About this Plan
Marut. Control line stunt model. HF-24 Marut Jet Style 45 to 60 sized CL Stunt ship.
Quote: "A large, heavy, 45-powered stunter designed for those all-too-frequent windy contest days. Marut, by Ron Adams.
There are many trends in stunt design, One of them Leans toward military jets. Scale-like details and five or six ounces of pressure-sensitive lettering are very important for gaining 'impression points.' Jets lend themselves to all sorts of delightful lettering, beware jet blast, cockpit emergency release, ammunition storage, etc. The Marut, big and heavy, follows my reasonably successful Navy A6A Intruder.
Looking through a series of books of three-views, I came across the new jet designed by Kurt Tank of Fw190 fame. This one was designed for the Indian Air Force with a Mach 2 capability and had the long straight lines necessary to show off the pattern maneuvers. The plane's profile really grabbed me, so I drew it up as a stunt model.
Before going into construction details, I should explain some of the reasons I design big models in the 850 sq in class. A couple of years ago I worked out the design for a model based on the Navy A6A Intruder, which featured an exhaust system of magnesium tubing to feed all gases and gook out of the back of the plane. With the added weight of the exhaust tubing and a very unfortunate experience in finishing, the plane came out so heavy that I was afraid to weight it. Since I could still lift it with one hand, and it was all I had, I flew it anyway. Wonder of wonders, it flew rather well, particularly in the wind.
The first contest was the Niagara Falls Invitational held by Dave Gierke and attended by most of the top fliers in the country. I managed a third place, which did not make me at all unhappy. The next contest was the Michigan State Meet and I came in second, just a couple of points behind Jerry Worth.
Work got in the way of the rest of the season until the Nets. I went there with literally no flights in practice and ran into my first experience with loose head bolts—no start. Finally found the trouble and was so shook I left out the triangles. Second flight left me one point out of qualification. My fault, through lack of practice, and definitely not the fault of the plane.
After the season, I finally got up enough nerve to weigh the model-98 oz.! Twice the 'weight everyone else was used to. According to all the scuttlebutt, the thing should never have left the ground, let alone place at a major contest. Actually, there was no real reason to have the plane weigh that much. I had built it in a week after loosing a wing. In trying to rush for the Invitational, I tried a new synthetic finish that didn't work too well_ I just built up a lot of weight, trying to quickly cover the bad things happening underneath. The factors that enabled a heavy model to fly reasonably well, I believe, appear to be large size, long span, and a good disc area on the prop. Let's take a look at each item.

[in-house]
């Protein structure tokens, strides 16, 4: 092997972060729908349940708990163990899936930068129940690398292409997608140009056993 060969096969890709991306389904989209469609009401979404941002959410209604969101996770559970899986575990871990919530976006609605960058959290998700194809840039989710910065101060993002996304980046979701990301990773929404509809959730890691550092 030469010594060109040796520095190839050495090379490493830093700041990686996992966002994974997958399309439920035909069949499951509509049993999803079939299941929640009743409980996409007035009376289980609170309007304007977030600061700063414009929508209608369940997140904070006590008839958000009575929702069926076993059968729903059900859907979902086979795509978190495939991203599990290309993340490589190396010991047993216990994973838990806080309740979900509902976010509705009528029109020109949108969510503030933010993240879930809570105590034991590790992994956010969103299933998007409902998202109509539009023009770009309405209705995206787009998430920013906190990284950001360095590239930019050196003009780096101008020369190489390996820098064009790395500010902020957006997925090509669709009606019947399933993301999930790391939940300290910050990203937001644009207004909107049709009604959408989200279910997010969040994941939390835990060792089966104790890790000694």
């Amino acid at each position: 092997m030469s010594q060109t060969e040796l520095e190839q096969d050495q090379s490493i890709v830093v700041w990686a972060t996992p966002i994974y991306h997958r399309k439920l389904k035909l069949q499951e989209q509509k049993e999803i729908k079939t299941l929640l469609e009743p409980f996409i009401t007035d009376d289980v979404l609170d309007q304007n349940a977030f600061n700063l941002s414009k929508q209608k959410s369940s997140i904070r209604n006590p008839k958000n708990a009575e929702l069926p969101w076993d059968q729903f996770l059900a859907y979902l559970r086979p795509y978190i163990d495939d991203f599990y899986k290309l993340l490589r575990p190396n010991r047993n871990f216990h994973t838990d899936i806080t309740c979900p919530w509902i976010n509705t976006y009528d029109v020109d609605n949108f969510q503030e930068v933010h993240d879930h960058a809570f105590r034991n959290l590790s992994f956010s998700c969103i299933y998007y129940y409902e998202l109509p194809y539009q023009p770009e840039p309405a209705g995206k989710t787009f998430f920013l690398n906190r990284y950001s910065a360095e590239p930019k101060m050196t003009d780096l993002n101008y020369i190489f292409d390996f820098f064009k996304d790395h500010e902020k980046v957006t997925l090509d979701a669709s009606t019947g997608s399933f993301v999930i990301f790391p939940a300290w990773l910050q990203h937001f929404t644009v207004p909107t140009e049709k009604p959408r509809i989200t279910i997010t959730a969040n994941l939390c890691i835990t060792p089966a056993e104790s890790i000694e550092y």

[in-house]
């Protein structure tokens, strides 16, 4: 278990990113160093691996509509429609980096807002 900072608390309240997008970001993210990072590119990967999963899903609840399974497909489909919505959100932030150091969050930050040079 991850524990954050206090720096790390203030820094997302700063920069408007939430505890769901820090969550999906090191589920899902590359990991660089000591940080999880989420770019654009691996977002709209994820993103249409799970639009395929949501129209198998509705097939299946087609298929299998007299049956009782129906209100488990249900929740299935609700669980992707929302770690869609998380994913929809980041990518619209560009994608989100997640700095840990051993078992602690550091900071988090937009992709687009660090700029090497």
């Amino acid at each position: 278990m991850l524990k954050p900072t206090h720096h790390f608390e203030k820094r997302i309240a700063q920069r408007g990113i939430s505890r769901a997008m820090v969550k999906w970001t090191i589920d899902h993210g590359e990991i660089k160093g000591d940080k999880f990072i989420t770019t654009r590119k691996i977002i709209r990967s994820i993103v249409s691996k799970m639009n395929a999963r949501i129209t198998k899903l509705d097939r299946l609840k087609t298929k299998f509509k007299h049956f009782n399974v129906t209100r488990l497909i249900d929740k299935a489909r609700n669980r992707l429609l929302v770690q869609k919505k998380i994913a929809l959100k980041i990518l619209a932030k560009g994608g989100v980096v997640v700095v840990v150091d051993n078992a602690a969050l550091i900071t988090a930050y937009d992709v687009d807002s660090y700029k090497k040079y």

A basic factor in aircraft design is a dimensionless unit called the Reynold's Number. Rn equals the air density times speed times chord divided by the air's absolute viscosity. This number is used to designate changes in the character of airflow around an airfoil. In general, the higher the Rn, the more performance you can expect to get. There is a maximum limit to this, but we are a long way from supersonic in stunt.
According to the formula, we have several ways of operating at a higher, more efficient Rn. For example, we could do ail our flying on a cool day in Death Valley below sea level where the air density is high. Another way is to fly faster - just as we do in a wind to get better lift and control to avoid the ground. This will hurt us in general, since most judges like to see a fairly slow pattern to give them time to write down the scores, evaluate the maneuver and lake a sip of soda or whatever.
The third practical way is to increase the wing chord. This increases the Rn effectively and will let the plane fly a little better. To oversimplify the whole deal, in aircraft design, the bigger the better for efficiency. Besides, a judge is accustomed to seeing little bitty things fly by - when this monster roars by, you are sure to have his attention.
The second factor, large span, is probably the most important of the three items. In our planes we are interested in performance characteristics - smooth level flight with no tendency to hunt, and high lift capability to get us through the corners. Smooth flight is largely a function of CG location and can be adjusted by proper balancing of the plane. Lift is increased primarily by the addition of wing flaps and also by the simple expedient of increasing span..."
Quote: "Steve, Attached is a plan for a Semi-scale stunter Called the Marut. Designed by Ron Adams it appeared in American Aircraft Modeler in Oct 71. Keep up the good work."
Direct submission to Outerzone.
Supplementary file notes
Article, thanks to pit.
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